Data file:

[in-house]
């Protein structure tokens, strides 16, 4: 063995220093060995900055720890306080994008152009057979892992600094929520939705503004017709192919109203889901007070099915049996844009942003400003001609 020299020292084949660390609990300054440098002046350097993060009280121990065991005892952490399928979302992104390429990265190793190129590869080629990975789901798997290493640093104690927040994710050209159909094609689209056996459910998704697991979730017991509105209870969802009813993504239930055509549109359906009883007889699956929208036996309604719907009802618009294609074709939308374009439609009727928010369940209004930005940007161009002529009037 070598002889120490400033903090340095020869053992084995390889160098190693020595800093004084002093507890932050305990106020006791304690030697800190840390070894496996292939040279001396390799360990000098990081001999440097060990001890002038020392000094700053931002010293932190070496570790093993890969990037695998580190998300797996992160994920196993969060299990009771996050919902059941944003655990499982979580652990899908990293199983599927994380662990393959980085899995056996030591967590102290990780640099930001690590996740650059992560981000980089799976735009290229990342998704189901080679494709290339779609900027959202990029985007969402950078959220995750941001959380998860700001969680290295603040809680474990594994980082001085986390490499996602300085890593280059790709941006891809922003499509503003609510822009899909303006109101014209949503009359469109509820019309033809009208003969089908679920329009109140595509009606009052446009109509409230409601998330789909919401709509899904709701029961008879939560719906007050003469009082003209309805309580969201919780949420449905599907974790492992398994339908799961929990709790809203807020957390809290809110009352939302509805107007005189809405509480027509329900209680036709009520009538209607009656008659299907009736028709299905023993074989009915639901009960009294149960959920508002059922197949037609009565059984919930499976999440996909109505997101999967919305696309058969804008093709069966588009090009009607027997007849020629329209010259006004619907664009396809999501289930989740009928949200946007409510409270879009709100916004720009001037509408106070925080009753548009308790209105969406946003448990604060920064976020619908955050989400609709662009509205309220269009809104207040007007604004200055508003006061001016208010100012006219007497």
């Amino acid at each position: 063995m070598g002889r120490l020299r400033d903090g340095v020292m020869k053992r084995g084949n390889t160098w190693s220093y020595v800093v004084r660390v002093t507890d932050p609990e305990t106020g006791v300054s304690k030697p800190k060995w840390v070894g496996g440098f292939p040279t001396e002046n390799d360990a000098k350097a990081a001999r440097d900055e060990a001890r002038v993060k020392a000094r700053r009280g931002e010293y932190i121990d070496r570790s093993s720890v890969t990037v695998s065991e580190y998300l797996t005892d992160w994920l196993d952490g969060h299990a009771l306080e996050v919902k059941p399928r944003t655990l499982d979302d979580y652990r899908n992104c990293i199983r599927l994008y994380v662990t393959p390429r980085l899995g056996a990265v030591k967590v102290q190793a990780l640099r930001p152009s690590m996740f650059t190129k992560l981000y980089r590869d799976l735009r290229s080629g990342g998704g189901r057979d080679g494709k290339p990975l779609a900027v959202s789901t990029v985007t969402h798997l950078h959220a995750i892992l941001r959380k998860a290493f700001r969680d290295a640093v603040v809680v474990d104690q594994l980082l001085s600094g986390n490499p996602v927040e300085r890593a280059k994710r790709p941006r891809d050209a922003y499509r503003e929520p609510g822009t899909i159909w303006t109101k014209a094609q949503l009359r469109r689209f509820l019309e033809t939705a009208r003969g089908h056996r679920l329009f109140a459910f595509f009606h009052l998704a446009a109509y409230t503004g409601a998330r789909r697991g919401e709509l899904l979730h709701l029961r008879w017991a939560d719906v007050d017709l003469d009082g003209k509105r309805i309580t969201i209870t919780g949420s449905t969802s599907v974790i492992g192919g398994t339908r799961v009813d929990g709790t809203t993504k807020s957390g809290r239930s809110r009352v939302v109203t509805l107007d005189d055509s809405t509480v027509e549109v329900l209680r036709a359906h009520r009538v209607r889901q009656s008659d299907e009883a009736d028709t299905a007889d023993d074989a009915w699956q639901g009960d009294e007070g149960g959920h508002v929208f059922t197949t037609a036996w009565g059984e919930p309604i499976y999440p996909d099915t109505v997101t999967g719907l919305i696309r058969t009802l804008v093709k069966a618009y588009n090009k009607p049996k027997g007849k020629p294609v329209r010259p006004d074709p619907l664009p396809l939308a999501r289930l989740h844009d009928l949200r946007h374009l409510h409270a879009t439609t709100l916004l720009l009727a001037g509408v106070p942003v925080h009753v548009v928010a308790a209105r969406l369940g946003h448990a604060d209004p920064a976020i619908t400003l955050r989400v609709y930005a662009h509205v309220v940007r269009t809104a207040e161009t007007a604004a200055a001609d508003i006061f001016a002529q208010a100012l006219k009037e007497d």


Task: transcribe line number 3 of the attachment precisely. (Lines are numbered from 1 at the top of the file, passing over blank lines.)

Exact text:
């Amino acid at each position: 063995m070598g002889r120490l020299r400033d903090g340095v020292m020869k053992r084995g084949n390889t160098w190693s220093y020595v800093v004084r660390v002093t507890d932050p609990e305990t106020g006791v300054s304690k030697p800190k060995w840390v070894g496996g440098f292939p040279t001396e002046n390799d360990a000098k350097a990081a001999r440097d900055e060990a001890r002038v993060k020392a000094r700053r009280g931002e010293y932190i121990d070496r570790s093993s720890v890969t990037v695998s065991e580190y998300l797996t005892d992160w994920l196993d952490g969060h299990a009771l306080e996050v919902k059941p399928r944003t655990l499982d979302d979580y652990r899908n992104c990293i199983r599927l994008y994380v662990t393959p390429r980085l899995g056996a990265v030591k967590v102290q190793a990780l640099r930001p152009s690590m996740f650059t190129k992560l981000y980089r590869d799976l735009r290229s080629g990342g998704g189901r057979d080679g494709k290339p990975l779609a900027v959202s789901t990029v985007t969402h798997l950078h959220a995750i892992l941001r959380k998860a290493f700001r969680d290295a640093v603040v809680v474990d104690q594994l980082l001085s600094g986390n490499p996602v927040e300085r890593a280059k994710r790709p941006r891809d050209a922003y499509r503003e929520p609510g822009t899909i159909w303006t109101k014209a094609q949503l009359r469109r689209f509820l019309e033809t939705a009208r003969g089908h056996r679920l329009f109140a459910f595509f009606h009052l998704a446009a109509y409230t503004g409601a998330r789909r697991g919401e709509l899904l979730h709701l029961r008879w017991a939560d719906v007050d017709l003469d009082g003209k509105r309805i309580t969201i209870t919780g949420s449905t969802s599907v974790i492992g192919g398994t339908r799961v009813d929990g709790t809203t993504k807020s957390g809290r239930s809110r009352v939302v109203t509805l107007d005189d055509s809405t509480v027509e549109v329900l209680r036709a359906h009520r009538v209607r889901q009656s008659d299907e009883a009736d028709t299905a007889d023993d074989a009915w699956q639901g009960d009294e007070g149960g959920h508002v929208f059922t197949t037609a036996w009565g059984e919930p309604i499976y999440p996909d099915t109505v997101t999967g719907l919305i696309r058969t009802l804008v093709k069966a618009y588009n090009k009607p049996k027997g007849k020629p294609v329209r010259p006004d074709p619907l664009p396809l939308a999501r289930l989740h844009d009928l949200r946007h374009l409510h409270a879009t439609t709100l916004l720009l009727a001037g509408v106070p942003v925080h009753v548009v928010a308790a209105r969406l369940g946003h448990a604060d209004p920064a976020i619908t400003l955050r989400v609709y930005a662009h509205v309220v940007r269009t809104a207040e161009t007007a604004a200055a001609d508003i006061f001016a002529q208010a100012l006219k009037e007497d």